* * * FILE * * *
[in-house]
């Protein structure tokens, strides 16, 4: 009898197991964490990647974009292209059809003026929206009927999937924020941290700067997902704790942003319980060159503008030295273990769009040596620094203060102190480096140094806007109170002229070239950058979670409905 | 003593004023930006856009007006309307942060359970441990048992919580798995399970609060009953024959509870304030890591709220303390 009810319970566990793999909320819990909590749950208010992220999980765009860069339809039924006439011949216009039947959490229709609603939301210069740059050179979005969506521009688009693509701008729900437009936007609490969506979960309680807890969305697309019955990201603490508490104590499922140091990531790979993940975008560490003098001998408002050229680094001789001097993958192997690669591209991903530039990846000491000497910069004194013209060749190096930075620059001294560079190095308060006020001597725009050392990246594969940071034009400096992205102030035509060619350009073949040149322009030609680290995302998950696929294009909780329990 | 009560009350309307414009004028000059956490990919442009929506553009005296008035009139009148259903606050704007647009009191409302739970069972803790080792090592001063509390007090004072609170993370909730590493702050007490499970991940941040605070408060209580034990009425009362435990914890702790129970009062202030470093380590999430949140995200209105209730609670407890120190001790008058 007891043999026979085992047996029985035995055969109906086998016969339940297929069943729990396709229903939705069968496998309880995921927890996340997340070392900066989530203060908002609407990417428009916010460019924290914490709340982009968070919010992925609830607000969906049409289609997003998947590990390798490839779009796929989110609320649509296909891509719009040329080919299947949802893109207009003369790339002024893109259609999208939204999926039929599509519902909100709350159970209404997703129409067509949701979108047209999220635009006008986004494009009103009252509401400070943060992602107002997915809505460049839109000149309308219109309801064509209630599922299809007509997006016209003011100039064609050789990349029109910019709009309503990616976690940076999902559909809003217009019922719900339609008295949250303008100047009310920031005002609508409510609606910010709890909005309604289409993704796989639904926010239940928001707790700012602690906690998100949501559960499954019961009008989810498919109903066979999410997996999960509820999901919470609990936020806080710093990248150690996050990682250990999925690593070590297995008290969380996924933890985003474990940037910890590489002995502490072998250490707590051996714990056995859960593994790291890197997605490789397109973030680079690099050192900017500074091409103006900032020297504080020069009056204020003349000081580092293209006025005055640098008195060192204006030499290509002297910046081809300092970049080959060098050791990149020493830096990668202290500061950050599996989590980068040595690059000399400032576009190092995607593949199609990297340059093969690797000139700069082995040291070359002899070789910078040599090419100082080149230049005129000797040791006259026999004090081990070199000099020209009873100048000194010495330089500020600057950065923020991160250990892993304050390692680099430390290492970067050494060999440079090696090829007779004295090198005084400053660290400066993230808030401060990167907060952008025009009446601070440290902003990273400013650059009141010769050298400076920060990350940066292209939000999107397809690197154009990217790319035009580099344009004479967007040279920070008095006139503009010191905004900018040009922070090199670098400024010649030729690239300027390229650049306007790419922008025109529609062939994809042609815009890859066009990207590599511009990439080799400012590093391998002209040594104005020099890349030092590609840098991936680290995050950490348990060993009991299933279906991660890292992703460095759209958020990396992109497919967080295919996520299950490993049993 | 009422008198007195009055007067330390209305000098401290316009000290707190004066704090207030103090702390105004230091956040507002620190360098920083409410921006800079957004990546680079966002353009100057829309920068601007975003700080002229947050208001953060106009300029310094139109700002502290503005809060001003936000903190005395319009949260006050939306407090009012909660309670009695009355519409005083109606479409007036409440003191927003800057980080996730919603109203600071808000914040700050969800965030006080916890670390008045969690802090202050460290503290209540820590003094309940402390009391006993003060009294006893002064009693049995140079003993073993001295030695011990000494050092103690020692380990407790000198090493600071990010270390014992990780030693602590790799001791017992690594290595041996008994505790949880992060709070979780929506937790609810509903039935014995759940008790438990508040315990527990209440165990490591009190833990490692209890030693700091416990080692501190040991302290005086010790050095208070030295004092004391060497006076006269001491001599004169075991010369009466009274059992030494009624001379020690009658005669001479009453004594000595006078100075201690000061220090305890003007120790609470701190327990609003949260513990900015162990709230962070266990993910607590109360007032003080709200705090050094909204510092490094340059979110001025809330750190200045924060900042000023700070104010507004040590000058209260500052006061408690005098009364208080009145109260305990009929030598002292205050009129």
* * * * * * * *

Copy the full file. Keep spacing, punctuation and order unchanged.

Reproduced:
[in-house]
């Protein structure tokens, strides 16, 4: 009898197991964490990647974009292209059809003026929206009927999937924020941290700067997902704790942003319980060159503008030295273990769009040596620094203060102190480096140094806007109170002229070239950058979670409905 | 003593004023930006856009007006309307942060359970441990048992919580798995399970609060009953024959509870304030890591709220303390 009810319970566990793999909320819990909590749950208010992220999980765009860069339809039924006439011949216009039947959490229709609603939301210069740059050179979005969506521009688009693509701008729900437009936007609490969506979960309680807890969305697309019955990201603490508490104590499922140091990531790979993940975008560490003098001998408002050229680094001789001097993958192997690669591209991903530039990846000491000497910069004194013209060749190096930075620059001294560079190095308060006020001597725009050392990246594969940071034009400096992205102030035509060619350009073949040149322009030609680290995302998950696929294009909780329990 | 009560009350309307414009004028000059956490990919442009929506553009005296008035009139009148259903606050704007647009009191409302739970069972803790080792090592001063509390007090004072609170993370909730590493702050007490499970991940941040605070408060209580034990009425009362435990914890702790129970009062202030470093380590999430949140995200209105209730609670407890120190001790008058 007891043999026979085992047996029985035995055969109906086998016969339940297929069943729990396709229903939705069968496998309880995921927890996340997340070392900066989530203060908002609407990417428009916010460019924290914490709340982009968070919010992925609830607000969906049409289609997003998947590990390798490839779009796929989110609320649509296909891509719009040329080919299947949802893109207009003369790339002024893109259609999208939204999926039929599509519902909100709350159970209404997703129409067509949701979108047209999220635009006008986004494009009103009252509401400070943060992602107002997915809505460049839109000149309308219109309801064509209630599922299809007509997006016209003011100039064609050789990349029109910019709009309503990616976690940076999902559909809003217009019922719900339609008295949250303008100047009310920031005002609508409510609606910010709890909005309604289409993704796989639904926010239940928001707790700012602690906690998100949501559960499954019961009008989810498919109903066979999410997996999960509820999901919470609990936020806080710093990248150690996050990682250990999925690593070590297995008290969380996924933890985003474990940037910890590489002995502490072998250490707590051996714990056995859960593994790291890197997605490789397109973030680079690099050192900017500074091409103006900032020297504080020069009056204020003349000081580092293209006025005055640098008195060192204006030499290509002297910046081809300092970049080959060098050791990149020493830096990668202290500061950050599996989590980068040595690059000399400032576009190092995607593949199609990297340059093969690797000139700069082995040291070359002899070789910078040599090419100082080149230049005129000797040791006259026999004090081990070199000099020209009873100048000194010495330089500020600057950065923020991160250990892993304050390692680099430390290492970067050494060999440079090696090829007779004295090198005084400053660290400066993230808030401060990167907060952008025009009446601070440290902003990273400013650059009141010769050298400076920060990350940066292209939000999107397809690197154009990217790319035009580099344009004479967007040279920070008095006139503009010191905004900018040009922070090199670098400024010649030729690239300027390229650049306007790419922008025109529609062939994809042609815009890859066009990207590599511009990439080799400012590093391998002209040594104005020099890349030092590609840098991936680290995050950490348990060993009991299933279906991660890292992703460095759209958020990396992109497919967080295919996520299950490993049993 | 009422008198007195009055007067330390209305000098401290316009000290707190004066704090207030103090702390105004230091956040507002620190360098920083409410921006800079957004990546680079966002353009100057829309920068601007975003700080002229947050208001953060106009300029310094139109700002502290503005809060001003936000903190005395319009949260006050939306407090009012909660309670009695009355519409005083109606479409007036409440003191927003800057980080996730919603109203600071808000914040700050969800965030006080916890670390008045969690802090202050460290503290209540820590003094309940402390009391006993003060009294006893002064009693049995140079003993073993001295030695011990000494050092103690020692380990407790000198090493600071990010270390014992990780030693602590790799001791017992690594290595041996008994505790949880992060709070979780929506937790609810509903039935014995759940008790438990508040315990527990209440165990490591009190833990490692209890030693700091416990080692501190040991302290005086010790050095208070030295004092004391060497006076006269001491001599004169075991010369009466009274059992030494009624001379020690009658005669001479009453004594000595006078100075201690000061220090305890003007120790609470701190327990609003949260513990900015162990709230962070266990993910607590109360007032003080709200705090050094909204510092490094340059979110001025809330750190200045924060900042000023700070104010507004040590000058209260500052006061408690005098009364208080009145109260305990009929030598002292205050009129």